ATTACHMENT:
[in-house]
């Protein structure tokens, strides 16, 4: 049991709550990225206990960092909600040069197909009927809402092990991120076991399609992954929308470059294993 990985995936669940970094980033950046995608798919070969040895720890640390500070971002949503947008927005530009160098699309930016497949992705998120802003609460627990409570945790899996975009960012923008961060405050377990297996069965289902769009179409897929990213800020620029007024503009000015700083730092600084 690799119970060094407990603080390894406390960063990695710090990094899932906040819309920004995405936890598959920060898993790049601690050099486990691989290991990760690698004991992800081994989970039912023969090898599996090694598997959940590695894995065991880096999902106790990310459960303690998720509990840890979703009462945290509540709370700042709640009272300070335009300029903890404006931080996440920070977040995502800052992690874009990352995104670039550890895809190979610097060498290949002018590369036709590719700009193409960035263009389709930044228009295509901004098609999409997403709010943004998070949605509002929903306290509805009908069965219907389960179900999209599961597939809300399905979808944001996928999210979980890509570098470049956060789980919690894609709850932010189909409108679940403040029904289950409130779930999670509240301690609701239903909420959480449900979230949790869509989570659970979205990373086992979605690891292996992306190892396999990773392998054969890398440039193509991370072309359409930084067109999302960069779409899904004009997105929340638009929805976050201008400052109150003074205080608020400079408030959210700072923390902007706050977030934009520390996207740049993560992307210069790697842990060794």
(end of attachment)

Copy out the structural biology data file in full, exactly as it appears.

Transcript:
[in-house]
């Protein structure tokens, strides 16, 4: 049991709550990225206990960092909600040069197909009927809402092990991120076991399609992954929308470059294993 990985995936669940970094980033950046995608798919070969040895720890640390500070971002949503947008927005530009160098699309930016497949992705998120802003609460627990409570945790899996975009960012923008961060405050377990297996069965289902769009179409897929990213800020620029007024503009000015700083730092600084 690799119970060094407990603080390894406390960063990695710090990094899932906040819309920004995405936890598959920060898993790049601690050099486990691989290991990760690698004991992800081994989970039912023969090898599996090694598997959940590695894995065991880096999902106790990310459960303690998720509990840890979703009462945290509540709370700042709640009272300070335009300029903890404006931080996440920070977040995502800052992690874009990352995104670039550890895809190979610097060498290949002018590369036709590719700009193409960035263009389709930044228009295509901004098609999409997403709010943004998070949605509002929903306290509805009908069965219907389960179900999209599961597939809300399905979808944001996928999210979980890509570098470049956060789980919690894609709850932010189909409108679940403040029904289950409130779930999670509240301690609701239903909420959480449900979230949790869509989570659970979205990373086992979605690891292996992306190892396999990773392998054969890398440039193509991370072309359409930084067109999302960069779409899904004009997105929340638009929805976050201008400052109150003074205080608020400079408030959210700072923390902007706050977030934009520390996207740049993560992307210069790697842990060794």